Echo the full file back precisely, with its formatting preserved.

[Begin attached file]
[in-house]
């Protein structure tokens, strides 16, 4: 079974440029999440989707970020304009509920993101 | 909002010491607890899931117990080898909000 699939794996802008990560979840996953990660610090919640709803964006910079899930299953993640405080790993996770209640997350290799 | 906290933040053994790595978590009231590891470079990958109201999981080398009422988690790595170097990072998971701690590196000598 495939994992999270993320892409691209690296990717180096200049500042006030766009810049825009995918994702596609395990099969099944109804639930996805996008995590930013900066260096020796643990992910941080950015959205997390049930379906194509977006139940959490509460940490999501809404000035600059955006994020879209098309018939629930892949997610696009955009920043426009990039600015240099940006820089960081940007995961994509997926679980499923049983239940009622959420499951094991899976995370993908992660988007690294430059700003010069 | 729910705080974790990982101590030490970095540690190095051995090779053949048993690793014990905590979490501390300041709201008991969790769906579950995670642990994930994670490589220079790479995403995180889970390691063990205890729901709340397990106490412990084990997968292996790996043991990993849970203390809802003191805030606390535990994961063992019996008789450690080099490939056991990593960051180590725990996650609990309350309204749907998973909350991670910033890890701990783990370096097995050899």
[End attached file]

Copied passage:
[in-house]
């Protein structure tokens, strides 16, 4: 079974440029999440989707970020304009509920993101 | 909002010491607890899931117990080898909000 699939794996802008990560979840996953990660610090919640709803964006910079899930299953993640405080790993996770209640997350290799 | 906290933040053994790595978590009231590891470079990958109201999981080398009422988690790595170097990072998971701690590196000598 495939994992999270993320892409691209690296990717180096200049500042006030766009810049825009995918994702596609395990099969099944109804639930996805996008995590930013900066260096020796643990992910941080950015959205997390049930379906194509977006139940959490509460940490999501809404000035600059955006994020879209098309018939629930892949997610696009955009920043426009990039600015240099940006820089960081940007995961994509997926679980499923049983239940009622959420499951094991899976995370993908992660988007690294430059700003010069 | 729910705080974790990982101590030490970095540690190095051995090779053949048993690793014990905590979490501390300041709201008991969790769906579950995670642990994930994670490589220079790479995403995180889970390691063990205890729901709340397990106490412990084990997968292996790996043991990993849970203390809802003191805030606390535990994961063992019996008789450690080099490939056991990593960051180590725990996650609990309350309204749907998973909350991670910033890890701990783990370096097995050899």